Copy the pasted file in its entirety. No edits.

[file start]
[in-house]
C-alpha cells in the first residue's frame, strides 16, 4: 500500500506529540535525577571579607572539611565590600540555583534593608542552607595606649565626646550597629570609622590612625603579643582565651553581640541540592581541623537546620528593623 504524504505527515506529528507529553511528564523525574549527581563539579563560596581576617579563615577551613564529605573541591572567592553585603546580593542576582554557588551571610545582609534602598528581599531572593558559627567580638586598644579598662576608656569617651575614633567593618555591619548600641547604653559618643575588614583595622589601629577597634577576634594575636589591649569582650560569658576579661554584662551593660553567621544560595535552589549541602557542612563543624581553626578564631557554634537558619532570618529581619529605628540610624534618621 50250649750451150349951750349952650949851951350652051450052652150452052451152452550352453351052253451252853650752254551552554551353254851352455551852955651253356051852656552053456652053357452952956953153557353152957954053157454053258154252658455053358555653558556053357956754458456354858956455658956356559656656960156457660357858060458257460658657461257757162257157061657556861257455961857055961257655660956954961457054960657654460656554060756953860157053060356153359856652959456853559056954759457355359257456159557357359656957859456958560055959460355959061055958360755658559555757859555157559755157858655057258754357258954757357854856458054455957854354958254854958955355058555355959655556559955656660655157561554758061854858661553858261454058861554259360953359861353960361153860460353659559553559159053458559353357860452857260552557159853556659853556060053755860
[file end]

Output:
[in-house]
C-alpha cells in the first residue's frame, strides 16, 4: 500500500506529540535525577571579607572539611565590600540555583534593608542552607595606649565626646550597629570609622590612625603579643582565651553581640541540592581541623537546620528593623 504524504505527515506529528507529553511528564523525574549527581563539579563560596581576617579563615577551613564529605573541591572567592553585603546580593542576582554557588551571610545582609534602598528581599531572593558559627567580638586598644579598662576608656569617651575614633567593618555591619548600641547604653559618643575588614583595622589601629577597634577576634594575636589591649569582650560569658576579661554584662551593660553567621544560595535552589549541602557542612563543624581553626578564631557554634537558619532570618529581619529605628540610624534618621 50250649750451150349951750349952650949851951350652051450052652150452052451152452550352453351052253451252853650752254551552554551353254851352455551852955651253356051852656552053456652053357452952956953153557353152957954053157454053258154252658455053358555653558556053357956754458456354858956455658956356559656656960156457660357858060458257460658657461257757162257157061657556861257455961857055961257655660956954961457054960657654460656554060756953860157053060356153359856652959456853559056954759457355359257456159557357359656957859456958560055959460355959061055958360755658559555757859555157559755157858655057258754357258954757357854856458054455957854354958254854958955355058555355959655556559955656660655157561554758061854858661553858261454058861554259360953359861353960361153860460353659559553559159053458559353357860452857260552557159853556659853556060053755860